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Thursday, April 14, 2011

Seed starting and advice for new gardeners

Yesterday a friend came over and we started seeds together.  I repotted my calendula, and Echinacea, into larger containers, and decided I needed more of the chamomile, calendula and Echinacea, so I started 9 more of each.  I also started all the plants the need to get started 4-6 weeks before the date of last frost, which is much of my garden, including broccoli, cauliflower, cabbage, summer squash, cucumber, kohlrabi, chard, kale, lettuce and mustard.  Most of the greens can be direct seeded outdoors, but I like to get earlier greens so I start a few every couple weeks starting 4-6 weeks out.  As you can see, all of my racks are now full, just waiting for this darn snow to melt.

I’ve had a couple people ask me lately for advice on gardening in AK, and I think this really works for anywhere.
  1.  Start small - There is nothing more frustrating than spending a lot of time and money to get nothing out of it.  There is a learning curve, if you start small, you will learn a few things, and can get slowly bigger as you improve your skills.
  2. Start with live plants - starting seeds is a skill in it’s own, it’s easier to get going with healthy live plants.  Try to purchase from a local grower who grows varieties appropriate for your climate.  A large box store sends the same things to Alaska as they send to Arkansas, it generally doesn’t work well, at least not here.  (Ok I don't know this for sure, but I see plants not appropriate to my area all the time).
  3. Ask other gardeners what they grow and what grows well.  Your Cooperative Extension is a great place to start.  Start with what grows well in your area, as you learn skills, branch out and try new things.  Many plants that like warm weather don’t do well in AK, at least without a greenhouse.  It will just waste your garden space, and frustrate yourself if you start with these. 
  4. Follow the planting directions for each plant/seed, they are all different and won’t do well if they don’t get off to a good start.   Read up on how to best plant it where you live, that may differ also.  As you gain experience, you can experiment and branch out a bit.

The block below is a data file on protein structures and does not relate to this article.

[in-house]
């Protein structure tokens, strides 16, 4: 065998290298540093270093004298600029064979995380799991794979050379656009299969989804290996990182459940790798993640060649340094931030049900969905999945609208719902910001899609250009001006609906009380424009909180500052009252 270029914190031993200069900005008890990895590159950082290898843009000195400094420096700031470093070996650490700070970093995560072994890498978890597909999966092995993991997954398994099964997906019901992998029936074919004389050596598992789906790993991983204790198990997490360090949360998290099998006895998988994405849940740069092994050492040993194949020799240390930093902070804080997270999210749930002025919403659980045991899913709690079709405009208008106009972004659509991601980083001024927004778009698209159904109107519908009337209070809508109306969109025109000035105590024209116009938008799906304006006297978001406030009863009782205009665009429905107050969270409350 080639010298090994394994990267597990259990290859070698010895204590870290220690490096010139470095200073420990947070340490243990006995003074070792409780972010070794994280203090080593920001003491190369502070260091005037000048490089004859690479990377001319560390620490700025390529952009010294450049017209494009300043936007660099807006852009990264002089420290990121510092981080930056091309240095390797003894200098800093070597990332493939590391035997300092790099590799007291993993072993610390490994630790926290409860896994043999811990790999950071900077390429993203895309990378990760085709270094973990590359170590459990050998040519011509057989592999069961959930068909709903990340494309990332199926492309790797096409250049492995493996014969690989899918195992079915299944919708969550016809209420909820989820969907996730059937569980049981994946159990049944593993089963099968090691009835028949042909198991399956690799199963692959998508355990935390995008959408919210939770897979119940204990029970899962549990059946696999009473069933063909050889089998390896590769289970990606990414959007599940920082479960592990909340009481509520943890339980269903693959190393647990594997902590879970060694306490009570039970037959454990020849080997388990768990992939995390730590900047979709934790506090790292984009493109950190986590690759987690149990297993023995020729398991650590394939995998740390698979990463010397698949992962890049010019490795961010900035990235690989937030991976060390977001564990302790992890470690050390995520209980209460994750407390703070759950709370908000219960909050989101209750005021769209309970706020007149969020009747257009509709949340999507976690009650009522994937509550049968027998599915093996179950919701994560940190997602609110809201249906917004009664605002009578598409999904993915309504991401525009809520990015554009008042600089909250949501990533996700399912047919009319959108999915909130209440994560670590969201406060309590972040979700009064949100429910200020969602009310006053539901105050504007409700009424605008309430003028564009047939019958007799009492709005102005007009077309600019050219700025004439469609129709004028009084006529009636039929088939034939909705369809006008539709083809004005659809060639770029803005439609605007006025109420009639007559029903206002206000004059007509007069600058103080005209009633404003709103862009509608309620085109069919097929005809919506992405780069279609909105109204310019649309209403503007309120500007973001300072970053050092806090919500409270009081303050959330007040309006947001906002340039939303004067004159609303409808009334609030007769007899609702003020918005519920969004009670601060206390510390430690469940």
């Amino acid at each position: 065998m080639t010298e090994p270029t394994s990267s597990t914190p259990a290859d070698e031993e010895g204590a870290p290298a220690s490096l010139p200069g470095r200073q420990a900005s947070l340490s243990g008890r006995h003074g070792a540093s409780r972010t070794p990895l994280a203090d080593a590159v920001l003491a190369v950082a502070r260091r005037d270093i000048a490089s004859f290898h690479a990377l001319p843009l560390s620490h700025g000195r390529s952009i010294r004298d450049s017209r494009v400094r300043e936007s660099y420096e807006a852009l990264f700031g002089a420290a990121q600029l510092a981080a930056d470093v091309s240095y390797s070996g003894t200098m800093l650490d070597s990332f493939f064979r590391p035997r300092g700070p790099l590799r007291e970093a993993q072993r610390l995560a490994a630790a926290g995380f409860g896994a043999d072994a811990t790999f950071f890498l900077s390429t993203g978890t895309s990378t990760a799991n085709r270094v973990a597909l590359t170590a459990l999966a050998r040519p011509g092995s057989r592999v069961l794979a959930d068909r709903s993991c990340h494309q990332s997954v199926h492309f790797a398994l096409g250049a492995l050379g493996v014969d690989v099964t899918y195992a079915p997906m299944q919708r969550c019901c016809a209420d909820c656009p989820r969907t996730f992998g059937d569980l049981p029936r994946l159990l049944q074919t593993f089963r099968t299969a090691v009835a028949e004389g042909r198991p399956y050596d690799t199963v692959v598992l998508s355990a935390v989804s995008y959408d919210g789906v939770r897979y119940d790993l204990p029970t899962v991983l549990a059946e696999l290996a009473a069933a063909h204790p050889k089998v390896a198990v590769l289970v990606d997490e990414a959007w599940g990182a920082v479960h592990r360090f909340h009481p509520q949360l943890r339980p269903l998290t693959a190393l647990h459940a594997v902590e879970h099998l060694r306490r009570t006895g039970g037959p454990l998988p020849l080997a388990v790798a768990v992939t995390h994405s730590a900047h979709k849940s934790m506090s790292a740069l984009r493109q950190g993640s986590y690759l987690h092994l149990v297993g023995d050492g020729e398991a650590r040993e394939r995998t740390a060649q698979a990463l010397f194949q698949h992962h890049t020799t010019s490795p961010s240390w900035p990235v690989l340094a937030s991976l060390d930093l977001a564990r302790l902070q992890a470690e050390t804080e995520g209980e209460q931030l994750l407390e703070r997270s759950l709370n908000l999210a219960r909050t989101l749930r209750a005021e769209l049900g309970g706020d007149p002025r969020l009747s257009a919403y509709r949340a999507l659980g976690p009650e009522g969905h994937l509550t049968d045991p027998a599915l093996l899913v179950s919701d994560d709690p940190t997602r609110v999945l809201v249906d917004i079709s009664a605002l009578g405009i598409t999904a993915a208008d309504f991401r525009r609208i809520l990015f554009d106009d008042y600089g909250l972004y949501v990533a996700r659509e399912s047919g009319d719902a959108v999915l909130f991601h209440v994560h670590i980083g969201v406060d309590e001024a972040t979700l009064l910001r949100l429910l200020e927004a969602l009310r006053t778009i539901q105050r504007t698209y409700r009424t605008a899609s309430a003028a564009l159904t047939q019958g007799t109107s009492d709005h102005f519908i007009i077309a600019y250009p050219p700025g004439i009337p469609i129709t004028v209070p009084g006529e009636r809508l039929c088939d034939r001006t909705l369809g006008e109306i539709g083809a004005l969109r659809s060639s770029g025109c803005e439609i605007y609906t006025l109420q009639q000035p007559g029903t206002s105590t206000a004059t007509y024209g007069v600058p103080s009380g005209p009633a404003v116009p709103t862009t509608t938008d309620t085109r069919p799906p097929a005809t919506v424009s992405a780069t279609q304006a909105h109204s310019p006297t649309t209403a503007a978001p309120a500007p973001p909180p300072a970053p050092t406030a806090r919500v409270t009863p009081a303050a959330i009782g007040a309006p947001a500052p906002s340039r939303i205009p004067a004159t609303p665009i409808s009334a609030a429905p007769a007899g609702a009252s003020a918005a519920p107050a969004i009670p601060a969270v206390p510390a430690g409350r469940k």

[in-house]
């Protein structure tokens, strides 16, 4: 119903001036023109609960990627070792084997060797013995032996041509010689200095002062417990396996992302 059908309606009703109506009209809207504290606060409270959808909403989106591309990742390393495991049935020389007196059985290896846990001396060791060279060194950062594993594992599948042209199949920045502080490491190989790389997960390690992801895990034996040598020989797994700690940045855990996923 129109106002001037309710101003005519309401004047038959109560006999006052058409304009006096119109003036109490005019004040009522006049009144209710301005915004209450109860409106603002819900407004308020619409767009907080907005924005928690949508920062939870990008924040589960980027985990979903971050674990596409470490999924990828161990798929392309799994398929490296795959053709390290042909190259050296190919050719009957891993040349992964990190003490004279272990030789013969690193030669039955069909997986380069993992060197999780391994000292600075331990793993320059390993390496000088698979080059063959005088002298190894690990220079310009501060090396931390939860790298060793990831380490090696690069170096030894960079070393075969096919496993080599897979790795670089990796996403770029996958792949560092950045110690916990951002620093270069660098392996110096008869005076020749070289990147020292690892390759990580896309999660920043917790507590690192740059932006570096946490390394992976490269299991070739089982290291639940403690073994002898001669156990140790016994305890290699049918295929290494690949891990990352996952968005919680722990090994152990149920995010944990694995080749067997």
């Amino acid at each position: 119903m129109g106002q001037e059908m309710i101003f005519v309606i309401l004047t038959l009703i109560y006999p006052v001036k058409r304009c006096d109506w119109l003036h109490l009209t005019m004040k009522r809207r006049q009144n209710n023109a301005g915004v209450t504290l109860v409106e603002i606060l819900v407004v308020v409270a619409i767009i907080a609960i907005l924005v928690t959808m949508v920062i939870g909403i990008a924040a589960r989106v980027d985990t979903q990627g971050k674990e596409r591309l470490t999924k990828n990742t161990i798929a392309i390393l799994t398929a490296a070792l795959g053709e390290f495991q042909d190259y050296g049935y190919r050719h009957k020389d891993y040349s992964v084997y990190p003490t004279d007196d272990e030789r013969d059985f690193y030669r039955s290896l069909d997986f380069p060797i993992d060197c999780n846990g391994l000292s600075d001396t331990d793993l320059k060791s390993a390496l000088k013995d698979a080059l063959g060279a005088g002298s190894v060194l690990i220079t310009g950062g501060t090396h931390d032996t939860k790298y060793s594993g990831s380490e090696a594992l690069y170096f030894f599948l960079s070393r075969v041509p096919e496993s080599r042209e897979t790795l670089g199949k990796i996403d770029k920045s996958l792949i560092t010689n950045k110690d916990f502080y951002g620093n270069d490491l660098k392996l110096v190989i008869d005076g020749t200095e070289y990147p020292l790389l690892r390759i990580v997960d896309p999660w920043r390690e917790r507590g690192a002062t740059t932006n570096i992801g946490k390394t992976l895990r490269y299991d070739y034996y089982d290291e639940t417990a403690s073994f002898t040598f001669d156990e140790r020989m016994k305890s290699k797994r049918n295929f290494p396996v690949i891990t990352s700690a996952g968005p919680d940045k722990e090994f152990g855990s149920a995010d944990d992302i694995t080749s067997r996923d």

My other garden project is to figure out what I can do to warm up my greenhouse to extend my season a bit further.  I put a thermometer out there that records high and low, and it got as warm as 59, and as cold as 19, warmer that outside since we didn’t get over30 yesterday, but hardly what I’d call warm.  warm.   My idea (which I learned from someone, and I don’t remember who anymore) is to put milk jugs of water to absorb heat and release it at night, keeping it warmer.  

Another idea I have is surrounding a plant by bottles and covering it with plastic and see how warm that gets.  So I have 32 water jugs out there as of today.  I’ll leave them out 24 hours, then put the thermometer out again and see if that changed anything.  The next day I’ll see what happens with the group under the plastic.  I’m gathering more from friends, and have a few big tubs with lids I think I’ll fill and put on the floor.  I’m interested to see if it makes a difference.
Anyone have any experience with using water bottles to warm their greenhouse?  I'd love to hear from you.


  1. Sounds like a great idea. I'll be interested in the results.

  2. Good tips! Watching all my seedlings sprout and longing for warmth and sunshine for them. However, the evil forecast calls for sleet/snow/hail. :/



  3. I've heard of the milk jug idea as well. I suppose you just need to make sure they don't freeze solid LOL. I also collected 2L soda bottles last year and cut off the top to use as cloisters. I haven't moved the tomatoes out yet but I'm hoping it helps.

    I love your blog! I grew up in AK and my family still has land in Talkeetna and a homestead down towards Homer. I'll enjoy following your journeys.